Last Chance to Stop Brexit

by Gerard Delanty

It is now becoming clear that Teresa May and her government are implementing Brexit to achieve a new wave of neo-liberal globalisation. They must be stopped. They want to trigger A50 and leave the EU in order to for the UK to become a global trading nation. The outcome of the Referendum of 23rd June 2016 is an excuse to achieve this insane objective.

Clearly May is not remotely interested in the reasons why people voted to leave the EU any more than she cares about the 48 per cent you voted to remain in the EU. This is also why she has been opposed to the referendum outcome being debated and voted on in parliament. Now, we see the pathetic sight of the Prime Minster seeking deals with two of the world’s tyrants to realise the myopic dream of Britannica riding the waves of the world’s economies.

Parliament has failed on two counts. First, it made a historical error in allowing the EU Referendum Act pass through parliament in the second half of 2016. The MP David Cameron has been rightly vilified for initiating the act in the first place in order to placate the Euro-sceptical wing of his party and ward off the danger posed by UKIP. That is all well-known and MPs would undoubtedly like it to remain as simple as that. However the reality is that this poorly conceived act was voted through parliament with little scrutiny (in June 2015  544 MPs voted for it, against 53) and it received it final approval by parliament in December 2015 with 316 MPs voting for it and 53 against – which leaves a lot of MPs who did not vote either way.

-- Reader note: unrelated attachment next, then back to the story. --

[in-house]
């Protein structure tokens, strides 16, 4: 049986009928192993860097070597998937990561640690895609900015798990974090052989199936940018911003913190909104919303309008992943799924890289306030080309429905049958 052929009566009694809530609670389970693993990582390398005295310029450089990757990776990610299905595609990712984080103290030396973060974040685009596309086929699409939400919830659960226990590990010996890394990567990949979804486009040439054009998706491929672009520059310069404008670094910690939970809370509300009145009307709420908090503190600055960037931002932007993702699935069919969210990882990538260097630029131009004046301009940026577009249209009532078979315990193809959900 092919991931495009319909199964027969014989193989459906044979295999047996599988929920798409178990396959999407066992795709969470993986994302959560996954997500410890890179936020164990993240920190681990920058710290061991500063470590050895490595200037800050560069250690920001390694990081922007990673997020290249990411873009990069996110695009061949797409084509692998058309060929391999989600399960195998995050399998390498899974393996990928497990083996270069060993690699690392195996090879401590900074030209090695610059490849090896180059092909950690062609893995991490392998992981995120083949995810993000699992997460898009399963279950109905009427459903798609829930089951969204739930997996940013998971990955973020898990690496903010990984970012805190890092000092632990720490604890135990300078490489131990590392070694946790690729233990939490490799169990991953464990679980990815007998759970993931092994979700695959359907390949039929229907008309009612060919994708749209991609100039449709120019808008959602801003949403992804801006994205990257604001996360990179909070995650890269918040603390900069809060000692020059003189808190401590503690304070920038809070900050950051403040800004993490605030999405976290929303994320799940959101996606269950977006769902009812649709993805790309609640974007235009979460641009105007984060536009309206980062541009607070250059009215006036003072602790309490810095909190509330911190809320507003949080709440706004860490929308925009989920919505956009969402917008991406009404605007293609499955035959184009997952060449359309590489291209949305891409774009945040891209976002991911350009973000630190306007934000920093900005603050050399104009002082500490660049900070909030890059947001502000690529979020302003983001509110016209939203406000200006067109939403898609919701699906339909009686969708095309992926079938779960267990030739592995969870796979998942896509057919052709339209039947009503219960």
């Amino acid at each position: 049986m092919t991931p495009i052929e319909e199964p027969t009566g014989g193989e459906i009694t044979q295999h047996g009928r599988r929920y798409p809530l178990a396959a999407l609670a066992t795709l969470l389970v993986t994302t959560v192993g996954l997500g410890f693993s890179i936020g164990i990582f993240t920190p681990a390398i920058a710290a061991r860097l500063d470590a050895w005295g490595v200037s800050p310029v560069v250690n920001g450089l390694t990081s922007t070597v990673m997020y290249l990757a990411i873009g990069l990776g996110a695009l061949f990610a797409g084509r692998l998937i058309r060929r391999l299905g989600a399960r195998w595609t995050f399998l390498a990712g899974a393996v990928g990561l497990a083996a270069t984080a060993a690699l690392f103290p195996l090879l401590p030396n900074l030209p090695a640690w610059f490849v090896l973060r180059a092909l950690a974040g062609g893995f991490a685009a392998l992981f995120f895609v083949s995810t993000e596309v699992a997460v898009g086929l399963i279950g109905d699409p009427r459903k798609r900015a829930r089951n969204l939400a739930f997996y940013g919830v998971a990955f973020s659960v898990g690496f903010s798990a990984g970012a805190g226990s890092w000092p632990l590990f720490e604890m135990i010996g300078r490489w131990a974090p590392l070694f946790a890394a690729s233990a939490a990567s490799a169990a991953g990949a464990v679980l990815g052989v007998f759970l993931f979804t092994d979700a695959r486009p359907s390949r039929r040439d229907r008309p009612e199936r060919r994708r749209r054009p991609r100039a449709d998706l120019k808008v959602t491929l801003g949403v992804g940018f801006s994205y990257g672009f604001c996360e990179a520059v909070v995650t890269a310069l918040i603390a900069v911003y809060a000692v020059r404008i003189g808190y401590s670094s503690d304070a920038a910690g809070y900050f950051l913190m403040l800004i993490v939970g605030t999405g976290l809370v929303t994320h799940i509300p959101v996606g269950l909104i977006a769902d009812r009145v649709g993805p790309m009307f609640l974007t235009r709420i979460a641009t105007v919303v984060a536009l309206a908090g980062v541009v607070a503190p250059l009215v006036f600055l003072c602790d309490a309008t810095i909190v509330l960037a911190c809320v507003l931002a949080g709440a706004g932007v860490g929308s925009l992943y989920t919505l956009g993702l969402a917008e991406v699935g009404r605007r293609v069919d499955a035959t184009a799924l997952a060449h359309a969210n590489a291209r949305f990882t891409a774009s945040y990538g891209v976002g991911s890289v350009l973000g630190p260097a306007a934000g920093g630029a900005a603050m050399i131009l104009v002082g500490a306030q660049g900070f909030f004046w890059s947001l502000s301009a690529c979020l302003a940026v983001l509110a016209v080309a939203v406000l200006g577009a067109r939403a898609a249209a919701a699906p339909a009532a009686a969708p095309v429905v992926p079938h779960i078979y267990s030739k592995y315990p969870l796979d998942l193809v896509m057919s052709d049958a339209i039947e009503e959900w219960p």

While the majority of MPs were for Remain, since the 24th June 2016 these Remain MPs, with some exceptions, remained strangely silent and did not press for parliament to vote on the outcome. Why is this? Why did they wait until the courts enforced the government give parliament the final say? Was it because they realised their mistake; or because they accepted the bizarre order of the party leader Jeremy Corbyn to support leave; or because they believed that the outcome was decisive?

The outcome is not decisive, as is now clear for everyone to see. The majority of 3.8% does not offer a justification to embark on the project that the government has in mind. A minority of British citizens support the government. Many of those who voted to Leave did so as a protest against globalisation, which is now likely to be on a different scale and with no obvious advantages for anyone.

MPs have a duty to assert their authority over the government and to vote with their consciousness. There is some sign that a number of Labour MPs are waking up to the spectre of disaster that will unfold in the next years unless the government is stopped.

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About g.delanty@sussex.ac.uk

Professor of Sociology and Social & Political Thought, University of Sussex, Brighton, UK
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